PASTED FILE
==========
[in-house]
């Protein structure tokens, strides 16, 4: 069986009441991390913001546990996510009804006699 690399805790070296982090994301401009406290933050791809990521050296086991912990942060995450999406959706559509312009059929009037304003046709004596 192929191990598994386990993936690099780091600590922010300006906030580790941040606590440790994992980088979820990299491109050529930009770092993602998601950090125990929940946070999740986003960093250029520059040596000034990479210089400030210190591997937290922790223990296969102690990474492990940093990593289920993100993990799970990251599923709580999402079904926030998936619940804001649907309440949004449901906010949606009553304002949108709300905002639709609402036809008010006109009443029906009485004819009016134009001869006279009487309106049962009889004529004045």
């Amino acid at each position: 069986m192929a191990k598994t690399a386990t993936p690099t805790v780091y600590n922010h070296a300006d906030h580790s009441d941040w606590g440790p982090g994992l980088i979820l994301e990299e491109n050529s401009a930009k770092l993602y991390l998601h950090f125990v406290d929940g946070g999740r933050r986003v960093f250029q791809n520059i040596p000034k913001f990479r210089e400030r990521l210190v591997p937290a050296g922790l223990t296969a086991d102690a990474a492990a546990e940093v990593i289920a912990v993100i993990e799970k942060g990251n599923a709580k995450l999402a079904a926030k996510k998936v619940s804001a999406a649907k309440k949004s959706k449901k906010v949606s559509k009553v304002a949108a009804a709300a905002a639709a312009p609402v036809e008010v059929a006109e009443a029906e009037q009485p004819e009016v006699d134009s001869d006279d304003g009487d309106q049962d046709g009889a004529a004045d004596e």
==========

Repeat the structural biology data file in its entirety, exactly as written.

[in-house]
């Protein structure tokens, strides 16, 4: 069986009441991390913001546990996510009804006699 690399805790070296982090994301401009406290933050791809990521050296086991912990942060995450999406959706559509312009059929009037304003046709004596 192929191990598994386990993936690099780091600590922010300006906030580790941040606590440790994992980088979820990299491109050529930009770092993602998601950090125990929940946070999740986003960093250029520059040596000034990479210089400030210190591997937290922790223990296969102690990474492990940093990593289920993100993990799970990251599923709580999402079904926030998936619940804001649907309440949004449901906010949606009553304002949108709300905002639709609402036809008010006109009443029906009485004819009016134009001869006279009487309106049962009889004529004045």
């Amino acid at each position: 069986m192929a191990k598994t690399a386990t993936p690099t805790v780091y600590n922010h070296a300006d906030h580790s009441d941040w606590g440790p982090g994992l980088i979820l994301e990299e491109n050529s401009a930009k770092l993602y991390l998601h950090f125990v406290d929940g946070g999740r933050r986003v960093f250029q791809n520059i040596p000034k913001f990479r210089e400030r990521l210190v591997p937290a050296g922790l223990t296969a086991d102690a990474a492990a546990e940093v990593i289920a912990v993100i993990e799970k942060g990251n599923a709580k995450l999402a079904a926030k996510k998936v619940s804001a999406a649907k309440k949004s959706k449901k906010v949606s559509k009553v304002a949108a009804a709300a905002a639709a312009p609402v036809e008010v059929a006109e009443a029906e009037q009485p004819e009016v006699d134009s001869d006279d304003g009487d309106q049962d046709g009889a004529a004045d004596e």